Abel Devenish, an early immigrant, was a leading member of the community and had served as secretary of a committee appointed to build the historic Roman Catholic cathedral in Port of Spain.

Other immigrants who came to Trinidad in the early years included the Devenish family who were responsible for developing Peru estate, St James, which had the distinction of being the first sugarcane estate in Trinidad.

In earlier times, it was home to immigrants from Madras. Benares Street, St James, was part of Peru estate and once each year those from Madras celebrated the festival of Firepass and later the Hosay festival.

Other Irish families who made their mark on social and religious life in Trinidad included the Kernahan and Kelly families.

The Kernahans owned large estates in many parts of Trinidad.

Kernahan Village in Ortoire owes its name to this Irish family who lived at Marper Farm, Plum Road.

The family's home was used by the Irish priests stationed at Manzanilla to hold weekly masses until a chapel was built at the foot of a quarry in Plum Road. The family also owned coconut estates in Cedros, Chaguanas, and Sangre Grande.

The Kernahans came to Trinidad around 1840 as estate overseers.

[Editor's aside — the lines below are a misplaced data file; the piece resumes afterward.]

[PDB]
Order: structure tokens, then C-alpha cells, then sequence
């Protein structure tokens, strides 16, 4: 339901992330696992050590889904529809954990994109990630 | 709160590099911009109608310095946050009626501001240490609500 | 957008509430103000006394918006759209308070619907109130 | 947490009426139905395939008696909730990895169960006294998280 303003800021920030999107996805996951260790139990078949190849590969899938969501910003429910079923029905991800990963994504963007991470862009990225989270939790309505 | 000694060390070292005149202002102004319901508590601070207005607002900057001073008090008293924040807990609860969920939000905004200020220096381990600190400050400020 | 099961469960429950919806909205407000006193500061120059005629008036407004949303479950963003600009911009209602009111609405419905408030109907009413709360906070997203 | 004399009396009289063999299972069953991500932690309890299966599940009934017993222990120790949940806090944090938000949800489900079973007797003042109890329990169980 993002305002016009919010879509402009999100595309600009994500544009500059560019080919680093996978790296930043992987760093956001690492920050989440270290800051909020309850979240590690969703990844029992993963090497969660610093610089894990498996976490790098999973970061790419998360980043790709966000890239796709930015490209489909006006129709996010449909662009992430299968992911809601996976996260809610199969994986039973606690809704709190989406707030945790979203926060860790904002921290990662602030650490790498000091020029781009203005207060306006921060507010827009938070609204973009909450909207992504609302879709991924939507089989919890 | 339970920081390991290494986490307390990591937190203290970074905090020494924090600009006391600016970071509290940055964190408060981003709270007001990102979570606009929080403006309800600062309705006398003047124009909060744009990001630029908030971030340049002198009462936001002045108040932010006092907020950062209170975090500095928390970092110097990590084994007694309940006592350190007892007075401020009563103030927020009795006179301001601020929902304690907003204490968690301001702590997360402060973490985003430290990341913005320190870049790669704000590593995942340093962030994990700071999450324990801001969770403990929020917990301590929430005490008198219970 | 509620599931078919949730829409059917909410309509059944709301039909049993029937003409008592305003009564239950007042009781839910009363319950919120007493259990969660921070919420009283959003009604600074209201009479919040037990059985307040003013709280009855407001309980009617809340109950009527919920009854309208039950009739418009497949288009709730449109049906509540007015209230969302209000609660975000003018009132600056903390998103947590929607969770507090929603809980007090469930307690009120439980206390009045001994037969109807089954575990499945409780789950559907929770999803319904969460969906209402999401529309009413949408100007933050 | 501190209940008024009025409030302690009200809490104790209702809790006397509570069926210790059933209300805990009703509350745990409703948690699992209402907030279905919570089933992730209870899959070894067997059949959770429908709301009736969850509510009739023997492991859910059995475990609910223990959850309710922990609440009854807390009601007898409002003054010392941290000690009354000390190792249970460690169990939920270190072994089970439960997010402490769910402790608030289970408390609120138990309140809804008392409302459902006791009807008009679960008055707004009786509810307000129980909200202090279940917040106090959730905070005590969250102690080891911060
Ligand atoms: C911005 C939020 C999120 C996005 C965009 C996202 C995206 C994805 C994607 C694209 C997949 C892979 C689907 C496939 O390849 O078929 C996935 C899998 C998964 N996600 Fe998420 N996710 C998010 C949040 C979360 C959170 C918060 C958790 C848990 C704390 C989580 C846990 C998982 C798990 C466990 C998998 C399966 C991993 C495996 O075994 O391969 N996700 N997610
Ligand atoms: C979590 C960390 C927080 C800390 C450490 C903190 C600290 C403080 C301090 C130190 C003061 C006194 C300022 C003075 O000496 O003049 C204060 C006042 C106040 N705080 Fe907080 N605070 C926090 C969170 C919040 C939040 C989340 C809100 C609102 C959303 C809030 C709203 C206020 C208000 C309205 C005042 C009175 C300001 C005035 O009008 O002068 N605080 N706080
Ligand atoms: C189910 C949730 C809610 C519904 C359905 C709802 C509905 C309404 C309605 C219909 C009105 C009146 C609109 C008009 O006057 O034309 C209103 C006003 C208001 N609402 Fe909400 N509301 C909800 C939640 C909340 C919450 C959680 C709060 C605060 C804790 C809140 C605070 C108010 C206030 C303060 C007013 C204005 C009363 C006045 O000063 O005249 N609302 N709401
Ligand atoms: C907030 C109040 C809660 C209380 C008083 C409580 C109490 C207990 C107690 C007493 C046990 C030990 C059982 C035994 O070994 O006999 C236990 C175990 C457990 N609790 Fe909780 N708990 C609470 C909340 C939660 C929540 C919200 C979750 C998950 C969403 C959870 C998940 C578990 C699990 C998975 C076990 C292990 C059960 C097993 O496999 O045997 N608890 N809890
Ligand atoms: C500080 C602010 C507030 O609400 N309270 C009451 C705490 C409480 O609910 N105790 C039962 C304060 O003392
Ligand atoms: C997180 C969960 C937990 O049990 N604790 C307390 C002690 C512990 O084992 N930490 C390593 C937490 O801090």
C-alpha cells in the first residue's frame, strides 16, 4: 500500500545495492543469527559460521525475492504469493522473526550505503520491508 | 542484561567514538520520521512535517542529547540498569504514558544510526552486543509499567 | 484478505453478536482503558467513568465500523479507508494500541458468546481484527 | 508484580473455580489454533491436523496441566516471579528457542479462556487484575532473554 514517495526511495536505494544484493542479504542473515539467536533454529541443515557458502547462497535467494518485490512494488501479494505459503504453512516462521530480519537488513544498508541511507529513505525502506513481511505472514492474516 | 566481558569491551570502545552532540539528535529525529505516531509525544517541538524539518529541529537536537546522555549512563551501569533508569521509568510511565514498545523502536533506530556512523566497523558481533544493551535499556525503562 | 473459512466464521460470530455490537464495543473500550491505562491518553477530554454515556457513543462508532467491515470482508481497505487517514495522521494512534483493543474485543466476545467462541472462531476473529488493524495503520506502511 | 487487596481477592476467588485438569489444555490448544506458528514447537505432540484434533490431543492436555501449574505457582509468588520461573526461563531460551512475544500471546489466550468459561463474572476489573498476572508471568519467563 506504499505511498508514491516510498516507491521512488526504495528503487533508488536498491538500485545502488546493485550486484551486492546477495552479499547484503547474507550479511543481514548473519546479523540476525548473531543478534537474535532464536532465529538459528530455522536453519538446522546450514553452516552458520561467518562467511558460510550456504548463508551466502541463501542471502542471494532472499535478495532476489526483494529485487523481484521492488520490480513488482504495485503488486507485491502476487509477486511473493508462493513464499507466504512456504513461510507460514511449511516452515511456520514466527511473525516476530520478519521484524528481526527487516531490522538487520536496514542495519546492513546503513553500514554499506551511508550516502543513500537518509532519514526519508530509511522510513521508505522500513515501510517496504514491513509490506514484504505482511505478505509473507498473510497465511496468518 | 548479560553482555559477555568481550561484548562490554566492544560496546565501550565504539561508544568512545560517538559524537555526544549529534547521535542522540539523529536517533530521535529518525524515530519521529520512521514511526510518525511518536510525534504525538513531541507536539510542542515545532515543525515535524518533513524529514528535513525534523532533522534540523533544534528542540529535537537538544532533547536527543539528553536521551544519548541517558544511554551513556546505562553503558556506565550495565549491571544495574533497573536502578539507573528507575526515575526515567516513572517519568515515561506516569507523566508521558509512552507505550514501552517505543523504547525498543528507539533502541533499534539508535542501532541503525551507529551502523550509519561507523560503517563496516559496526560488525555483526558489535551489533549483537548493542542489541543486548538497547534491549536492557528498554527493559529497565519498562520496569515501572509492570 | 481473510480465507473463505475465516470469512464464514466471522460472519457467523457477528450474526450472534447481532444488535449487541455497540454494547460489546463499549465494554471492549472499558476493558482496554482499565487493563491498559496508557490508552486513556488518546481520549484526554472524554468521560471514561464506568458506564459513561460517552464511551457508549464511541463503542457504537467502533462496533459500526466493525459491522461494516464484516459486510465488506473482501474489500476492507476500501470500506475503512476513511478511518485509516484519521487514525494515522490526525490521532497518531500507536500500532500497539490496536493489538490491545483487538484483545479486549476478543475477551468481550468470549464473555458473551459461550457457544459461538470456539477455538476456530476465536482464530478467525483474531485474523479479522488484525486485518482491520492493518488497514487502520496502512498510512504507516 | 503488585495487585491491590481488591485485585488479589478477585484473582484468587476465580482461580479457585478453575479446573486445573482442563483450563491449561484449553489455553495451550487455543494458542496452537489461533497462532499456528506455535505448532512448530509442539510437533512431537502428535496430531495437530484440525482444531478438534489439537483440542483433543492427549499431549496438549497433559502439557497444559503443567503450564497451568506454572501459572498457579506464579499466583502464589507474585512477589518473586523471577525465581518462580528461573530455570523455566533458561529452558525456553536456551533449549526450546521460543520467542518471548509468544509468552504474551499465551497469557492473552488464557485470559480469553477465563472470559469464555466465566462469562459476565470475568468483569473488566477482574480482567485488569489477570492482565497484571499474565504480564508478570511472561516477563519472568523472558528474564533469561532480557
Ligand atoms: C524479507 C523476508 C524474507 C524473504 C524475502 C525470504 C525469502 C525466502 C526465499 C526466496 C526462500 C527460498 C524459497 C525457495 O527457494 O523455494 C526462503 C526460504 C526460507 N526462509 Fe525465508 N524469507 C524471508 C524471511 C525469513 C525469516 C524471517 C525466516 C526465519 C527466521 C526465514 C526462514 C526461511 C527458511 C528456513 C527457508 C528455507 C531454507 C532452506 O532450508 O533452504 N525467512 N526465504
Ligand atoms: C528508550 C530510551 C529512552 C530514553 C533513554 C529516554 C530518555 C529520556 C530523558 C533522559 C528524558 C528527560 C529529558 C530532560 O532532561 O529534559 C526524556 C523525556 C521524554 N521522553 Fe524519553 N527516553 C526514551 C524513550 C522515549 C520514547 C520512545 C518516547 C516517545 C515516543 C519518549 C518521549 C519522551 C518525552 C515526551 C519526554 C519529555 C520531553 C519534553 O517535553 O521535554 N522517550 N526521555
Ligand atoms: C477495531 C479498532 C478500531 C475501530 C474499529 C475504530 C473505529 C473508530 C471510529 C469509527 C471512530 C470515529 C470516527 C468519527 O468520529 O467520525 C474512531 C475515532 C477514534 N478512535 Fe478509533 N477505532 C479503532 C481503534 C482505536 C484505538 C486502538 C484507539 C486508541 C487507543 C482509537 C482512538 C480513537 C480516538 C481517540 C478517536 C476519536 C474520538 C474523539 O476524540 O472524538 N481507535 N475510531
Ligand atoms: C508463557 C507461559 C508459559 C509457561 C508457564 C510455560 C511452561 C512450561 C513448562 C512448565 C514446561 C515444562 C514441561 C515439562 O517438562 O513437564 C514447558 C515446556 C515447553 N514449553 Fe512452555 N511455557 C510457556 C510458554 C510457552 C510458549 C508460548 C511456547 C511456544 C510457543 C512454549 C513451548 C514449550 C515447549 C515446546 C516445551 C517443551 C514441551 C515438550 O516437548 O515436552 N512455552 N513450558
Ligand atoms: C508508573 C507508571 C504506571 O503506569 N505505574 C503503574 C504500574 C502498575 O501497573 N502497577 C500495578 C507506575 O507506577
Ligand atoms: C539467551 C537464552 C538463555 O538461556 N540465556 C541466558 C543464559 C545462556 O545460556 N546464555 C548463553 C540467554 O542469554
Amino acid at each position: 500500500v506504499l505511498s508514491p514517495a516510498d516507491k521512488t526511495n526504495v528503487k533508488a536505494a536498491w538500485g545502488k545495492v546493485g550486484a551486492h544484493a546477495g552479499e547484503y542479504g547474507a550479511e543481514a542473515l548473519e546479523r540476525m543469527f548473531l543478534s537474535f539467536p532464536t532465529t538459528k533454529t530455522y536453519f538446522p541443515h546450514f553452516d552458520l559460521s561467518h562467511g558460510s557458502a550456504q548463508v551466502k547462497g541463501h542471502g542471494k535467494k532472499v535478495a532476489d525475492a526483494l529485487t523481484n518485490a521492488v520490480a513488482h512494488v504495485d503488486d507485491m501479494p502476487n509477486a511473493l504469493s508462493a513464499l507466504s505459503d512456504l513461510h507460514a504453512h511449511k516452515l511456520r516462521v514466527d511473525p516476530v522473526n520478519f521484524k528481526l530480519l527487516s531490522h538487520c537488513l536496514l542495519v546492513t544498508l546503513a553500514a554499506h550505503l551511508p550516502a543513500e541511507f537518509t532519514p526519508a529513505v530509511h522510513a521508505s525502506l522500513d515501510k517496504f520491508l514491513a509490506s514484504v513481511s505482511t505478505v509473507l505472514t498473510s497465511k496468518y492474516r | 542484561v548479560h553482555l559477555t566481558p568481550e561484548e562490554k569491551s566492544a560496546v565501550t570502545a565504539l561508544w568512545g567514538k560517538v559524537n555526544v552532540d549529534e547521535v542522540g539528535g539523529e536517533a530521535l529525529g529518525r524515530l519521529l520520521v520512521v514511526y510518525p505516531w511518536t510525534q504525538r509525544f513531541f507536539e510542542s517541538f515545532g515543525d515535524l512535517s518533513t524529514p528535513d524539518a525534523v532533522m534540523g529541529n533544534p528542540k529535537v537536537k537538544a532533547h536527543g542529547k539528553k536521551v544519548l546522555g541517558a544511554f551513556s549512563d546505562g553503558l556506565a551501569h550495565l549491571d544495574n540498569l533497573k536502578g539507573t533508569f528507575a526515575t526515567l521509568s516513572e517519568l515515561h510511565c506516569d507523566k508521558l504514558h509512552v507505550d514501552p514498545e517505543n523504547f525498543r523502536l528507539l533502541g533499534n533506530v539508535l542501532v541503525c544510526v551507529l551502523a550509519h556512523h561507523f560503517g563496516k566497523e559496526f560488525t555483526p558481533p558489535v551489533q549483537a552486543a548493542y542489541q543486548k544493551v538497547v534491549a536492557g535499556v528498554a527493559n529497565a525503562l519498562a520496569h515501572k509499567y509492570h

The poor Irish families lived mostly at Patna Village, Diego Martin. Most of them came from St Vincent and Barbados when unemployment was very high in those islands. Among the families who settled in Patna Village were the Hinds and Toyer families.

There are still descendants of the two families living on Toyer Street, Patna Village.

By 1900, the Irish creoles, consisting of lower middle-class families, were numbered among the elite who owned homes around the Queen's Park Savannah, Port of Spain. They became a part of Trinidad society and intermarried with French creoles.

In Port of Spain, they established an exclusive club called Shamrock, which catered mainly for past pupils of St Mary's College.

In the area of religion, Irish clerics made their marks in education and social services. Several nuns belonging to the Irish Dominican Order served at the Leprosarium at Chacachacare. They were also responsible for the establishment of Holy Name Convent, St Joseph's convents, St Mary's College and Presentation College.

St Patrick's Roman Catholic Church in Newtown, Port of Spain, served for many years as the main church for the Irish priests serving in Trinidad.

The church was built after the great fire in Port of Spain in 1808. The building is Victorian in style, built of limestone taken from the Laventille quarry.

The statue of St Patrick, with his bishop's mitre and crosier, dominates the facade of the church building. From that environment emerged Roman Catholic Archbishop Anthony Pantin as Trinidad and Tobago's first local Archbishop.

After two centuries in Trinidad, the Irish community has been reduced considerably in numbers. Those remaining and their descendants celebrate the Feast of St Patrick on March 17.

As a community, small as they are now, there remains sufficient information as well as monuments to tell the story of the Irish who came to Trinidad during the early years of the nation's history.